Boundary and Initial Conditions

Boundary and Initial Conditions

Boundary and Initial Conditions

As for another differential equation, the solution is given by boundary and initial conditions. With regard to the boundary conditions, there are several common possibilities that are simply expressed in mathematical form.

Because the heat equation is second order in the spatial coordinates, to describe a heat transfer problem completely, two boundary conditions must be given for each direction of the coordinate system along which heat transfer is significant. Therefore, we need to specify four boundary conditions for two-dimensional problems, and six boundary conditions for three-dimensional problems.

Four kinds of boundary conditions commonly encountered in heat transfer are summarized in following section:

 
Dirichlet Boundary Condition
dirichlet boundary condition - type IIn mathematics, the Dirichlet (or first-type) boundary condition is a type of boundary condition, named after a German mathematician Peter Gustav Lejeune Dirichlet (1805–1859). When imposed on an ordinary or a partial differential equation, the condition specifies the values in which the derivative of a solution is applied within the boundary of the domain.

In heat transfer problems, this condition corresponds to a given fixed surface temperature. The Dirichlet boundary condition is closely approximated, for example, when the surface is in contact with a melting solid or a boiling liquid. In both cases, there is heat transfer at the surface, while the surface remains at the temperature of the phase change process.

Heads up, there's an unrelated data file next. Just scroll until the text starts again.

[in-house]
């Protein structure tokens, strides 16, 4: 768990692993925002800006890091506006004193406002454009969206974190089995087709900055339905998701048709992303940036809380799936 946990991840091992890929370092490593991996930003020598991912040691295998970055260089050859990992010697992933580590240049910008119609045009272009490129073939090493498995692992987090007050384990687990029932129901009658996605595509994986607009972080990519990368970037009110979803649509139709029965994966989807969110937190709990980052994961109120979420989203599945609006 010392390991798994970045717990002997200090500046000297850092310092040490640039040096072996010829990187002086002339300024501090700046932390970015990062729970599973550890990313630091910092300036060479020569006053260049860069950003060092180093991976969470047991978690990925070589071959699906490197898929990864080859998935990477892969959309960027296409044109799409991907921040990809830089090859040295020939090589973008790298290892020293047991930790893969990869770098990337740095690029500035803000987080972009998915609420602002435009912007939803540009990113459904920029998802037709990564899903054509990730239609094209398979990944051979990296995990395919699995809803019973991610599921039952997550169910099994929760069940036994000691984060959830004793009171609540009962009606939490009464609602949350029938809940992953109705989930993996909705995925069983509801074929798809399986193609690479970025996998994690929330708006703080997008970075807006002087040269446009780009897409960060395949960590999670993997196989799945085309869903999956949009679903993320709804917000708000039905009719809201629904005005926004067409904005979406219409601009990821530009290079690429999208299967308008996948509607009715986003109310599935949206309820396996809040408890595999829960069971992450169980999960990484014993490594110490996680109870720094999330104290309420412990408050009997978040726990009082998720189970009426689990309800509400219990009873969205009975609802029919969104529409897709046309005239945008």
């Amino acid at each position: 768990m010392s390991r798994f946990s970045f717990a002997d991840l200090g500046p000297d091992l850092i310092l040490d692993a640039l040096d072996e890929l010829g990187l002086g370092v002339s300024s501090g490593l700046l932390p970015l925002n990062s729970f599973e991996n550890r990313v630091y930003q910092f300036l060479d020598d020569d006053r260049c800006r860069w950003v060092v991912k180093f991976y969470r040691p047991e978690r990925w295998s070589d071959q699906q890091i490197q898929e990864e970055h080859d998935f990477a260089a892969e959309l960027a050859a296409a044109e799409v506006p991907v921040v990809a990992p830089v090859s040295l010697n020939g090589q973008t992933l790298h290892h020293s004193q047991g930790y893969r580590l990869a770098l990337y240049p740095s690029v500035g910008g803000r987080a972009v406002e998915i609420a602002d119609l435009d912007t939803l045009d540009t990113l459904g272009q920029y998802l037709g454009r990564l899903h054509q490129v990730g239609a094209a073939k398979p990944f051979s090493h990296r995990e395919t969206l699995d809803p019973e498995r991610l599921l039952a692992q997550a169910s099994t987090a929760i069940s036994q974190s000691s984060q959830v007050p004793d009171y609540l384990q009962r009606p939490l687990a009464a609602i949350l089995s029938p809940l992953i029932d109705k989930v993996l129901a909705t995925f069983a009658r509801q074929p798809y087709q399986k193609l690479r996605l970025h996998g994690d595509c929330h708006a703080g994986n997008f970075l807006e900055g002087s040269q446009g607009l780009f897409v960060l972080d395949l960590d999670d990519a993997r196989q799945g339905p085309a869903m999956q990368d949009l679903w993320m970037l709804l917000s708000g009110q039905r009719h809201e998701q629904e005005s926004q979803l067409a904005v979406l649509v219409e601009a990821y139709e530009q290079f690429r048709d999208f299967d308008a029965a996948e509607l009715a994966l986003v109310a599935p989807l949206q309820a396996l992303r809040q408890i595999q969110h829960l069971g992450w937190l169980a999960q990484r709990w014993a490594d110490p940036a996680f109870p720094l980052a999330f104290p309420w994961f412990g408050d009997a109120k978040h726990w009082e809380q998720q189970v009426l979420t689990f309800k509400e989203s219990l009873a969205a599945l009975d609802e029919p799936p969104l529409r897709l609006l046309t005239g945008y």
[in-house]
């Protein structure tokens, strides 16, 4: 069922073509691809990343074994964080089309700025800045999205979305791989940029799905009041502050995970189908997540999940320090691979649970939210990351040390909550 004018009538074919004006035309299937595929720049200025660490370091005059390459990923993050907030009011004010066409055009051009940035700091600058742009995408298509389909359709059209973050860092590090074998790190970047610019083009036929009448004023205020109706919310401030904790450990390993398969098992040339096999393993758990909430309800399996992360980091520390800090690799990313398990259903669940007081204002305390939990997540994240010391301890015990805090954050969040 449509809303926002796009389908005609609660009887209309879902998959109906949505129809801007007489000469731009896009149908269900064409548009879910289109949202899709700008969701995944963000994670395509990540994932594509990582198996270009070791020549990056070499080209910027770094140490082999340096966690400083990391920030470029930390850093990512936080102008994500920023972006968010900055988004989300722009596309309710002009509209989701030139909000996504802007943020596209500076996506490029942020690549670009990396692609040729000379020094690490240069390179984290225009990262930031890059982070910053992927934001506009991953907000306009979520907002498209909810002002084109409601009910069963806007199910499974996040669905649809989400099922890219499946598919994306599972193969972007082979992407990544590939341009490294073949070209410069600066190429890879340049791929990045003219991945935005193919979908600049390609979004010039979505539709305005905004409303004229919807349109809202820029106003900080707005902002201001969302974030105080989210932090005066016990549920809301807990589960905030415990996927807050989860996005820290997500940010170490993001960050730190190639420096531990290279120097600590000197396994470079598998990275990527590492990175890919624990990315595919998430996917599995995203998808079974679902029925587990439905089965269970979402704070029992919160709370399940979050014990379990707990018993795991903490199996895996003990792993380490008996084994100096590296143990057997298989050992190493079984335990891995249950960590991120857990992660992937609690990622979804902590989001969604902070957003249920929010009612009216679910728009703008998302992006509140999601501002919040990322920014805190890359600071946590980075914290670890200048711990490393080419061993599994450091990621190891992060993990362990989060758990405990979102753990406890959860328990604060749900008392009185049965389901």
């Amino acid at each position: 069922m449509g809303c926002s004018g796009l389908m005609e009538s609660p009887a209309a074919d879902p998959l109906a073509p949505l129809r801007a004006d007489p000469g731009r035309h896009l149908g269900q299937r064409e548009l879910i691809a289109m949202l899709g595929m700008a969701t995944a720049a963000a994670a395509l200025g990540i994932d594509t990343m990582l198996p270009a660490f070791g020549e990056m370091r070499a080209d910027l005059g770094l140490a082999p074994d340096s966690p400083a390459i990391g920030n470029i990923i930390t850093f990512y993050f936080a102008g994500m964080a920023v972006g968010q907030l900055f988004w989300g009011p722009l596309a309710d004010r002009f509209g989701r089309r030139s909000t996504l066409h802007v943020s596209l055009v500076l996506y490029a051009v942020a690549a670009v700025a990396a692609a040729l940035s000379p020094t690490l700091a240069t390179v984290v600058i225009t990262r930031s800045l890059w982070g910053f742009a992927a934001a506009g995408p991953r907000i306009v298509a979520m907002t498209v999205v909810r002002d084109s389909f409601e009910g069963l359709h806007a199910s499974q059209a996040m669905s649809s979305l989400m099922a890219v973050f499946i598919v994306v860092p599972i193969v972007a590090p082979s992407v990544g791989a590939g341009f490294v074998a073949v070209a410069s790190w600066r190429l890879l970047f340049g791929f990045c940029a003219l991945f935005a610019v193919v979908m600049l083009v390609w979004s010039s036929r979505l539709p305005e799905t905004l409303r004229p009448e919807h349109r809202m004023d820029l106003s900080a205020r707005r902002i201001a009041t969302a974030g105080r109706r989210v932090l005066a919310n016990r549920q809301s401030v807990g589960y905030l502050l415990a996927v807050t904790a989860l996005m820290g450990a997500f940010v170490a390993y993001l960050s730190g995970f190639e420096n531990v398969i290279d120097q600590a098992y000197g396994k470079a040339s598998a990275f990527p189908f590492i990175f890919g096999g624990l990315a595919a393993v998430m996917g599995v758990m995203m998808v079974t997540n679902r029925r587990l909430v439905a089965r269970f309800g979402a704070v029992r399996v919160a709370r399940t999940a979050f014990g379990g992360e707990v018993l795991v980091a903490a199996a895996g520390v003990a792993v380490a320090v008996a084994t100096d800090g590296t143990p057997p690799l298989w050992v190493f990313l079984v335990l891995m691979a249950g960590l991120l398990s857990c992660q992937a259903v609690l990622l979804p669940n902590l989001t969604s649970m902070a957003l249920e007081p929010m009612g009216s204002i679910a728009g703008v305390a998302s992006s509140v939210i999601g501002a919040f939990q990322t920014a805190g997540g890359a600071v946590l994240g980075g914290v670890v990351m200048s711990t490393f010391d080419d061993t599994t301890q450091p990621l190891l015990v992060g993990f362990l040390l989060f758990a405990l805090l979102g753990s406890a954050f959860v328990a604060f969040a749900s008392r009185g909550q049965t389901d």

Neumann Boundary Condition
Neumann boundary condition - type IIIn mathematics, the Neumann (or second-type) boundary condition is a type of boundary condition, named after a German mathematician Carl Neumann (1832–1925). When imposed on an ordinary or a partial differential equation, it specifies the values that a solution needs to take on along the boundary of the domain.

In heat transfer problems, the Neumann condition corresponds to a given rate of change of temperature. In other words, this condition assumes that the heat flux at the surface of the material is known. The heat flux in the positive x-direction anywhere in the medium, including the boundaries, can be expressed by Fourier’s law of heat conduction.

Special Case – Adiabatic Boundary – Perfectly Insulated Boundary

A special case of this condition corresponds to the perfectly insulated surface for which (∂T/∂x = 0). Heat transfer through a properly insulated surface can be taken to be zero since adequate insulation reduces heat transfer through a surface to negligible levels. Mathematically, this boundary condition can be expressed as:

Neumann boundary condition - adiabatic

Special Case – Thermal Symmetry